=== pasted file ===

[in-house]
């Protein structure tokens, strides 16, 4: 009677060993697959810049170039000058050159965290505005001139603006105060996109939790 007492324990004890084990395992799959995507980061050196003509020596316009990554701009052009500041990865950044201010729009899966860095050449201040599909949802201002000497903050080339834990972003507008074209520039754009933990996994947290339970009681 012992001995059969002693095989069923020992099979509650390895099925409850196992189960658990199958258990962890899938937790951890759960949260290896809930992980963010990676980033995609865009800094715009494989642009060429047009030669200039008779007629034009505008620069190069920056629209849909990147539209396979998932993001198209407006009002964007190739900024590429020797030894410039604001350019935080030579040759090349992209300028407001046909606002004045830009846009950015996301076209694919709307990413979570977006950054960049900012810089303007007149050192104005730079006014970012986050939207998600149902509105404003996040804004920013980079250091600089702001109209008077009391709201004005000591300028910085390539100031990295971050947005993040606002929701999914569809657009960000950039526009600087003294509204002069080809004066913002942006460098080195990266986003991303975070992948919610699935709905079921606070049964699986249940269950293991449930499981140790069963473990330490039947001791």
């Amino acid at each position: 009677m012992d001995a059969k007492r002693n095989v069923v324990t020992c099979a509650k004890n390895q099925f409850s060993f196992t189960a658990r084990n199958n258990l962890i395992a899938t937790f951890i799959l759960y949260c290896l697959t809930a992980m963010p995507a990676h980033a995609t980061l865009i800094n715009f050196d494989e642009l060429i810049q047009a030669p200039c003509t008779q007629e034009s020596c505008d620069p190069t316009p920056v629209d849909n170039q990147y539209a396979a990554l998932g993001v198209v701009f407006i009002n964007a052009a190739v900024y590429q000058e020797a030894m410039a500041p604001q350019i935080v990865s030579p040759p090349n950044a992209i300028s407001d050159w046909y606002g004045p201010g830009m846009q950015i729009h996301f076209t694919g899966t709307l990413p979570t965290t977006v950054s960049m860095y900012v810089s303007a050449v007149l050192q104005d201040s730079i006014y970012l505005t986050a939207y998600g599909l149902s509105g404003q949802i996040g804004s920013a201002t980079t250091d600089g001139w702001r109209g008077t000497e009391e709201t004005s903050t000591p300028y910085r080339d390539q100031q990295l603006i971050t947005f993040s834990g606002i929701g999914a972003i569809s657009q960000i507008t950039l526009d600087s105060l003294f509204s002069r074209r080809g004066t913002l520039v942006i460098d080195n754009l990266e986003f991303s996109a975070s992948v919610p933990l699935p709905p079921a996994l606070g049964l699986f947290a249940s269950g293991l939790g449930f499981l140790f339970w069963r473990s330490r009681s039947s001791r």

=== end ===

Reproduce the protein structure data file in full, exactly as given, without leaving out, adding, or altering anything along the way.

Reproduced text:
[in-house]
């Protein structure tokens, strides 16, 4: 009677060993697959810049170039000058050159965290505005001139603006105060996109939790 007492324990004890084990395992799959995507980061050196003509020596316009990554701009052009500041990865950044201010729009899966860095050449201040599909949802201002000497903050080339834990972003507008074209520039754009933990996994947290339970009681 012992001995059969002693095989069923020992099979509650390895099925409850196992189960658990199958258990962890899938937790951890759960949260290896809930992980963010990676980033995609865009800094715009494989642009060429047009030669200039008779007629034009505008620069190069920056629209849909990147539209396979998932993001198209407006009002964007190739900024590429020797030894410039604001350019935080030579040759090349992209300028407001046909606002004045830009846009950015996301076209694919709307990413979570977006950054960049900012810089303007007149050192104005730079006014970012986050939207998600149902509105404003996040804004920013980079250091600089702001109209008077009391709201004005000591300028910085390539100031990295971050947005993040606002929701999914569809657009960000950039526009600087003294509204002069080809004066913002942006460098080195990266986003991303975070992948919610699935709905079921606070049964699986249940269950293991449930499981140790069963473990330490039947001791």
């Amino acid at each position: 009677m012992d001995a059969k007492r002693n095989v069923v324990t020992c099979a509650k004890n390895q099925f409850s060993f196992t189960a658990r084990n199958n258990l962890i395992a899938t937790f951890i799959l759960y949260c290896l697959t809930a992980m963010p995507a990676h980033a995609t980061l865009i800094n715009f050196d494989e642009l060429i810049q047009a030669p200039c003509t008779q007629e034009s020596c505008d620069p190069t316009p920056v629209d849909n170039q990147y539209a396979a990554l998932g993001v198209v701009f407006i009002n964007a052009a190739v900024y590429q000058e020797a030894m410039a500041p604001q350019i935080v990865s030579p040759p090349n950044a992209i300028s407001d050159w046909y606002g004045p201010g830009m846009q950015i729009h996301f076209t694919g899966t709307l990413p979570t965290t977006v950054s960049m860095y900012v810089s303007a050449v007149l050192q104005d201040s730079i006014y970012l505005t986050a939207y998600g599909l149902s509105g404003q949802i996040g804004s920013a201002t980079t250091d600089g001139w702001r109209g008077t000497e009391e709201t004005s903050t000591p300028y910085r080339d390539q100031q990295l603006i971050t947005f993040s834990g606002i929701g999914a972003i569809s657009q960000i507008t950039l526009d600087s105060l003294f509204s002069r074209r080809g004066t913002l520039v942006i460098d080195n754009l990266e986003f991303s996109a975070s992948v919610p933990l699935p709905p079921a996994l606070g049964l699986f947290a249940s269950g293991l939790g449930f499981l140790f339970w069963r473990s330490r009681s039947s001791r």